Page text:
This isn't exactly news to anyone, is it? ;-)
I love Amsterdam and find the city to be incredibly photogenic. There is some fabulous architecture to photograph, deep rich history, and of course you can't ignore the canals (and can't NOT see them - they're everywhere).
I haven't been there in a while, but have been working through my old shots and processing quite a few. I've had the good fortune to visit a few times in the last few years, and as you can imagine I have a lot of shots from those trips. It's so fun to dive into the library, revisit shots from an old trip, and relive it in my mind. I do that a lot.
But the other thing that had me digging into the archives was my new love of split toning in Lightroom. You can read about that here if you would like. It's a very powerful feature of the product and one that I find myself employing more and more, but I rarely hear much about it. It seems to be an overlooked feature. In fact, it's rare now that I don't try split toning on an image, even if it's just a minor tweak (as opposed to a complete color shift, which is also fun). I don't always use split toning, but I sure test it out on a lot of images, just to see what kind of difference it makes. And by the way, I just added a video tutorial to my YouTube channel showing how I use Lightroom's split toning. You can find that here.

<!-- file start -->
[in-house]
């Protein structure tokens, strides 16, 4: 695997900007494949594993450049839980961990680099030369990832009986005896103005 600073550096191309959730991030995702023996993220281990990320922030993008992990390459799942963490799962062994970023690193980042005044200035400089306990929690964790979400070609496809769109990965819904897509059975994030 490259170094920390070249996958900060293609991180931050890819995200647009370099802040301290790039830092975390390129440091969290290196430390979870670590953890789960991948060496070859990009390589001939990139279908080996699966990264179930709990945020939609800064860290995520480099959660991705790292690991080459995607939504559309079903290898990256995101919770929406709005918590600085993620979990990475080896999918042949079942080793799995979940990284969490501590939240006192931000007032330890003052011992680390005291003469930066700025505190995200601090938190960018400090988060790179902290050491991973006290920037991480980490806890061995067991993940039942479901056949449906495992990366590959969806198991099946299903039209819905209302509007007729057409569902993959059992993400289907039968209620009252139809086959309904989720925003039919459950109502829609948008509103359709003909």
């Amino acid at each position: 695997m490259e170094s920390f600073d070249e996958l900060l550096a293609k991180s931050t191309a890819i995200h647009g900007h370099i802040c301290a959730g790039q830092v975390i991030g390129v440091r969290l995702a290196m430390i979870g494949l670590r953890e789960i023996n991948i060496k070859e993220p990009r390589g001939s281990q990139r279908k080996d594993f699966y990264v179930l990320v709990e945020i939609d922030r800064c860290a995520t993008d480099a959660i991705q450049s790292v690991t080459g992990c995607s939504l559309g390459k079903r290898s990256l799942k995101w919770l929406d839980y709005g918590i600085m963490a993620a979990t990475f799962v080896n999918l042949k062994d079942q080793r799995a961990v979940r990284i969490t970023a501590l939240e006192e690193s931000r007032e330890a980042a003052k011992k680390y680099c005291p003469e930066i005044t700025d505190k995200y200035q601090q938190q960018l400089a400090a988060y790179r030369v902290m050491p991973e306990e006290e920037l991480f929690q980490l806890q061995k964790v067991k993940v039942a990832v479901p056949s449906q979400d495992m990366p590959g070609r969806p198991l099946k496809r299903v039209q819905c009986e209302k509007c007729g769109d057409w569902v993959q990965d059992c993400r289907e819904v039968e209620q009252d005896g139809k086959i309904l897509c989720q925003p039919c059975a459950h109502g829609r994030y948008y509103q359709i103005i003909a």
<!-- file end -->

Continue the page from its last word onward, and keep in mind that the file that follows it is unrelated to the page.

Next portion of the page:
So that's what I can offer for your viewing pleasure today - images from Amsterdam that have been split toned in Lightroom. I find it's a great way to take an otherwise throwaway image and turn it into something a bit more interesting. They aren't always winners, but it's quite rewarding to take a photo you have previously overlooked and turn it into something worth sharing.
In these images, I gave them all a greater sense of drama (and hopefully, interest) compared to the originals. They were all taken in the late Spring under fairly sunny skies. My intent with them was to make them appear more like they were taken in the Fall or Winter. I think I mostly succeeded, and a lot of that was due to split toning.
But part of the key to accomplishing that was using the Indian Summer filter which is in Nik Software's Color Efex Pro. It basically takes all the foliage and gives you the option to turn it into another color, somewhere along the orange to red spectrum. It's a handy little filter and one that I like to test out now and then. There's nothing wrong with green trees, but orange leaves are so much more interesting to me. Why not make that change? ;-)
You can see a screenshot from Color Efex Pro here. The Indian Summer filter is super simple. Just choose from 4 Methods (Method #1 is selected) and then drag the Enhance Foliage slider left or right to get the desire intensity. Easy! You can also apply it selectively in the image using the Control Points.